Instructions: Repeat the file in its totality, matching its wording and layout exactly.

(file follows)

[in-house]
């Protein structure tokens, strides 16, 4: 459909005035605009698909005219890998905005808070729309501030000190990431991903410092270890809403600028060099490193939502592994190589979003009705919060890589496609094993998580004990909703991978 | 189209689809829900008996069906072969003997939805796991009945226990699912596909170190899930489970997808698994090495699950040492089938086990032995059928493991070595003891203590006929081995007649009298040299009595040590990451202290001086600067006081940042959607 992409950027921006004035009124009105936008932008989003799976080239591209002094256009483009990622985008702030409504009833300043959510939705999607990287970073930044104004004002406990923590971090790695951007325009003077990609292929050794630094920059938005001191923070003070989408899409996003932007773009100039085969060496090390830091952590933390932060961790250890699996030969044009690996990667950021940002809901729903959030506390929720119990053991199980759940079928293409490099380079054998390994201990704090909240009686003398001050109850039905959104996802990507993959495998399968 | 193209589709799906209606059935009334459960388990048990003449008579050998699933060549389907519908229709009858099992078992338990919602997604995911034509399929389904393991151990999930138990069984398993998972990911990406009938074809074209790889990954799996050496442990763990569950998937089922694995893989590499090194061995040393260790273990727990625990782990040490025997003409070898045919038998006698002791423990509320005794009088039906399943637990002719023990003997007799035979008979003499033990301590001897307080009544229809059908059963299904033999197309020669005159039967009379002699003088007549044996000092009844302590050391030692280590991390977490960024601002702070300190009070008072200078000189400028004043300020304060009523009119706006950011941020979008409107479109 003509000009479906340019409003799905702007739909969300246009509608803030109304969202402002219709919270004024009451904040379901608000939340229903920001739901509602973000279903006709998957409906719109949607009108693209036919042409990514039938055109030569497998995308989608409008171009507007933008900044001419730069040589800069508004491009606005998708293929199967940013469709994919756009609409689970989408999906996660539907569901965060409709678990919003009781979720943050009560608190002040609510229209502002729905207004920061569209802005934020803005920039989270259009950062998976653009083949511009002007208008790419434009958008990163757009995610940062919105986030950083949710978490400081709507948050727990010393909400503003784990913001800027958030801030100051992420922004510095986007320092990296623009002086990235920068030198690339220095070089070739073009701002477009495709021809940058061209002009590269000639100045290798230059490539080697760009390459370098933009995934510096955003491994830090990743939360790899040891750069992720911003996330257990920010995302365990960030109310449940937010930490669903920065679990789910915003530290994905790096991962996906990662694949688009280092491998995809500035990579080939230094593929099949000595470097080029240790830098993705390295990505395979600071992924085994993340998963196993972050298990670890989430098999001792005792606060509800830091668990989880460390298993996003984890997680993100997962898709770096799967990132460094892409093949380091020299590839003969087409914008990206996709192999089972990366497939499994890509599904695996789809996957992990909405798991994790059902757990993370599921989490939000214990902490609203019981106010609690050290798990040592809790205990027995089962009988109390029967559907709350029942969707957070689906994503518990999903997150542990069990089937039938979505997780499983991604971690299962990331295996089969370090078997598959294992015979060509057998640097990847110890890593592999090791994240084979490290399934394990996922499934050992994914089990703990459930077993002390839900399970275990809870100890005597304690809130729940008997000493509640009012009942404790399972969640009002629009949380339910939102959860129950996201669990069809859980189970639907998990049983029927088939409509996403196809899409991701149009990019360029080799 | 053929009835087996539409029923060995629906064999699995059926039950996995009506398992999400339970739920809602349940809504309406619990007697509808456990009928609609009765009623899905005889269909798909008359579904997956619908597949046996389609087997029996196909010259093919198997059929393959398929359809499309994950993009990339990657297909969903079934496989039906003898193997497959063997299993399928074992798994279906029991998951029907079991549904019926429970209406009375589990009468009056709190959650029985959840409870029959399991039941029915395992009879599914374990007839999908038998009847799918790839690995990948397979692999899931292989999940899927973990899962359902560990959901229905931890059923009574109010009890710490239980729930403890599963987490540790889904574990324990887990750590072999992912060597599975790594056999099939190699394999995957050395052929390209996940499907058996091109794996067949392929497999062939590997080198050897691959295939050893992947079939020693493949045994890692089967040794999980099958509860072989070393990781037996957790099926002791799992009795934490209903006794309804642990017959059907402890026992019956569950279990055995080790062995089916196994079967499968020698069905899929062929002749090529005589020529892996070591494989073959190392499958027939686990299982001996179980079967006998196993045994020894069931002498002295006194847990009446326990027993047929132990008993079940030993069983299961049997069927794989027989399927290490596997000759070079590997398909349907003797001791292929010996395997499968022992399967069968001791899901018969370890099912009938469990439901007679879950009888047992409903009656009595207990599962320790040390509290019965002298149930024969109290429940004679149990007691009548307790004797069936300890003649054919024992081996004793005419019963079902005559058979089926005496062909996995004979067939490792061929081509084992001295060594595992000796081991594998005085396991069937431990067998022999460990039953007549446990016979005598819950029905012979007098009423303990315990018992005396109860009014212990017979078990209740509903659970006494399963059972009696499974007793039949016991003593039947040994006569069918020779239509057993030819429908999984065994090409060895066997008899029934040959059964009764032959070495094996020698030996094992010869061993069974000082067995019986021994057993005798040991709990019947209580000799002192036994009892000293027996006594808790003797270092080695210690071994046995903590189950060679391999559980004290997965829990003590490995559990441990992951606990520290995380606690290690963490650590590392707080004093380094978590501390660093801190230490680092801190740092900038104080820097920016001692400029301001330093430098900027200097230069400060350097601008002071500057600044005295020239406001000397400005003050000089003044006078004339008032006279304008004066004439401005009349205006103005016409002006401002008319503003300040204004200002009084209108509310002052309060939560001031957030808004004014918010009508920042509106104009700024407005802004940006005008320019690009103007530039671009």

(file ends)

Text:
[in-house]
């Protein structure tokens, strides 16, 4: 459909005035605009698909005219890998905005808070729309501030000190990431991903410092270890809403600028060099490193939502592994190589979003009705919060890589496609094993998580004990909703991978 | 189209689809829900008996069906072969003997939805796991009945226990699912596909170190899930489970997808698994090495699950040492089938086990032995059928493991070595003891203590006929081995007649009298040299009595040590990451202290001086600067006081940042959607 992409950027921006004035009124009105936008932008989003799976080239591209002094256009483009990622985008702030409504009833300043959510939705999607990287970073930044104004004002406990923590971090790695951007325009003077990609292929050794630094920059938005001191923070003070989408899409996003932007773009100039085969060496090390830091952590933390932060961790250890699996030969044009690996990667950021940002809901729903959030506390929720119990053991199980759940079928293409490099380079054998390994201990704090909240009686003398001050109850039905959104996802990507993959495998399968 | 193209589709799906209606059935009334459960388990048990003449008579050998699933060549389907519908229709009858099992078992338990919602997604995911034509399929389904393991151990999930138990069984398993998972990911990406009938074809074209790889990954799996050496442990763990569950998937089922694995893989590499090194061995040393260790273990727990625990782990040490025997003409070898045919038998006698002791423990509320005794009088039906399943637990002719023990003997007799035979008979003499033990301590001897307080009544229809059908059963299904033999197309020669005159039967009379002699003088007549044996000092009844302590050391030692280590991390977490960024601002702070300190009070008072200078000189400028004043300020304060009523009119706006950011941020979008409107479109 003509000009479906340019409003799905702007739909969300246009509608803030109304969202402002219709919270004024009451904040379901608000939340229903920001739901509602973000279903006709998957409906719109949607009108693209036919042409990514039938055109030569497998995308989608409008171009507007933008900044001419730069040589800069508004491009606005998708293929199967940013469709994919756009609409689970989408999906996660539907569901965060409709678990919003009781979720943050009560608190002040609510229209502002729905207004920061569209802005934020803005920039989270259009950062998976653009083949511009002007208008790419434009958008990163757009995610940062919105986030950083949710978490400081709507948050727990010393909400503003784990913001800027958030801030100051992420922004510095986007320092990296623009002086990235920068030198690339220095070089070739073009701002477009495709021809940058061209002009590269000639100045290798230059490539080697760009390459370098933009995934510096955003491994830090990743939360790899040891750069992720911003996330257990920010995302365990960030109310449940937010930490669903920065679990789910915003530290994905790096991962996906990662694949688009280092491998995809500035990579080939230094593929099949000595470097080029240790830098993705390295990505395979600071992924085994993340998963196993972050298990670890989430098999001792005792606060509800830091668990989880460390298993996003984890997680993100997962898709770096799967990132460094892409093949380091020299590839003969087409914008990206996709192999089972990366497939499994890509599904695996789809996957992990909405798991994790059902757990993370599921989490939000214990902490609203019981106010609690050290798990040592809790205990027995089962009988109390029967559907709350029942969707957070689906994503518990999903997150542990069990089937039938979505997780499983991604971690299962990331295996089969370090078997598959294992015979060509057998640097990847110890890593592999090791994240084979490290399934394990996922499934050992994914089990703990459930077993002390839900399970275990809870100890005597304690809130729940008997000493509640009012009942404790399972969640009002629009949380339910939102959860129950996201669990069809859980189970639907998990049983029927088939409509996403196809899409991701149009990019360029080799 | 053929009835087996539409029923060995629906064999699995059926039950996995009506398992999400339970739920809602349940809504309406619990007697509808456990009928609609009765009623899905005889269909798909008359579904997956619908597949046996389609087997029996196909010259093919198997059929393959398929359809499309994950993009990339990657297909969903079934496989039906003898193997497959063997299993399928074992798994279906029991998951029907079991549904019926429970209406009375589990009468009056709190959650029985959840409870029959399991039941029915395992009879599914374990007839999908038998009847799918790839690995990948397979692999899931292989999940899927973990899962359902560990959901229905931890059923009574109010009890710490239980729930403890599963987490540790889904574990324990887990750590072999992912060597599975790594056999099939190699394999995957050395052929390209996940499907058996091109794996067949392929497999062939590997080198050897691959295939050893992947079939020693493949045994890692089967040794999980099958509860072989070393990781037996957790099926002791799992009795934490209903006794309804642990017959059907402890026992019956569950279990055995080790062995089916196994079967499968020698069905899929062929002749090529005589020529892996070591494989073959190392499958027939686990299982001996179980079967006998196993045994020894069931002498002295006194847990009446326990027993047929132990008993079940030993069983299961049997069927794989027989399927290490596997000759070079590997398909349907003797001791292929010996395997499968022992399967069968001791899901018969370890099912009938469990439901007679879950009888047992409903009656009595207990599962320790040390509290019965002298149930024969109290429940004679149990007691009548307790004797069936300890003649054919024992081996004793005419019963079902005559058979089926005496062909996995004979067939490792061929081509084992001295060594595992000796081991594998005085396991069937431990067998022999460990039953007549446990016979005598819950029905012979007098009423303990315990018992005396109860009014212990017979078990209740509903659970006494399963059972009696499974007793039949016991003593039947040994006569069918020779239509057993030819429908999984065994090409060895066997008899029934040959059964009764032959070495094996020698030996094992010869061993069974000082067995019986021994057993005798040991709990019947209580000799002192036994009892000293027996006594808790003797270092080695210690071994046995903590189950060679391999559980004290997965829990003590490995559990441990992951606990520290995380606690290690963490650590590392707080004093380094978590501390660093801190230490680092801190740092900038104080820097920016001692400029301001330093430098900027200097230069400060350097601008002071500057600044005295020239406001000397400005003050000089003044006078004339008032006279304008004066004439401005009349205006103005016409002006401002008319503003300040204004200002009084209108509310002052309060939560001031957030808004004014918010009508920042509106104009700024407005802004940006005008320019690009103007530039671009």